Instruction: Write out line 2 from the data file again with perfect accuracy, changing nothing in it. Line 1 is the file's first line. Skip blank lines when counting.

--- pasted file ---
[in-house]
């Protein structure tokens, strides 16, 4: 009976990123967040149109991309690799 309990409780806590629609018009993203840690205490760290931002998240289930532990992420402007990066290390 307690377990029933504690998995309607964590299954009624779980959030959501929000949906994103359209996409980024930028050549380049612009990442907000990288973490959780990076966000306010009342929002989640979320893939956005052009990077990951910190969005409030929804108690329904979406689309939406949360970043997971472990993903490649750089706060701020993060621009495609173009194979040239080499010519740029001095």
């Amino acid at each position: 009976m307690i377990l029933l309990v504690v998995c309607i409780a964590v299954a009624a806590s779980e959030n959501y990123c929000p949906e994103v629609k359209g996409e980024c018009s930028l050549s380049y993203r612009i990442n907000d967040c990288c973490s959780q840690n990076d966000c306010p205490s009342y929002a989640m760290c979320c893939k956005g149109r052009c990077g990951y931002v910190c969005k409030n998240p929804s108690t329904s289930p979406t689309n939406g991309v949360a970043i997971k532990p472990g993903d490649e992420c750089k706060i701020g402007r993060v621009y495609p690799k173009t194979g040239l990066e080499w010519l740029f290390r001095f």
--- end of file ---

């Protein structure tokens, strides 16, 4: 009976990123967040149109991309690799 309990409780806590629609018009993203840690205490760290931002998240289930532990992420402007990066290390 307690377990029933504690998995309607964590299954009624779980959030959501929000949906994103359209996409980024930028050549380049612009990442907000990288973490959780990076966000306010009342929002989640979320893939956005052009990077990951910190969005409030929804108690329904979406689309939406949360970043997971472990993903490649750089706060701020993060621009495609173009194979040239080499010519740029001095």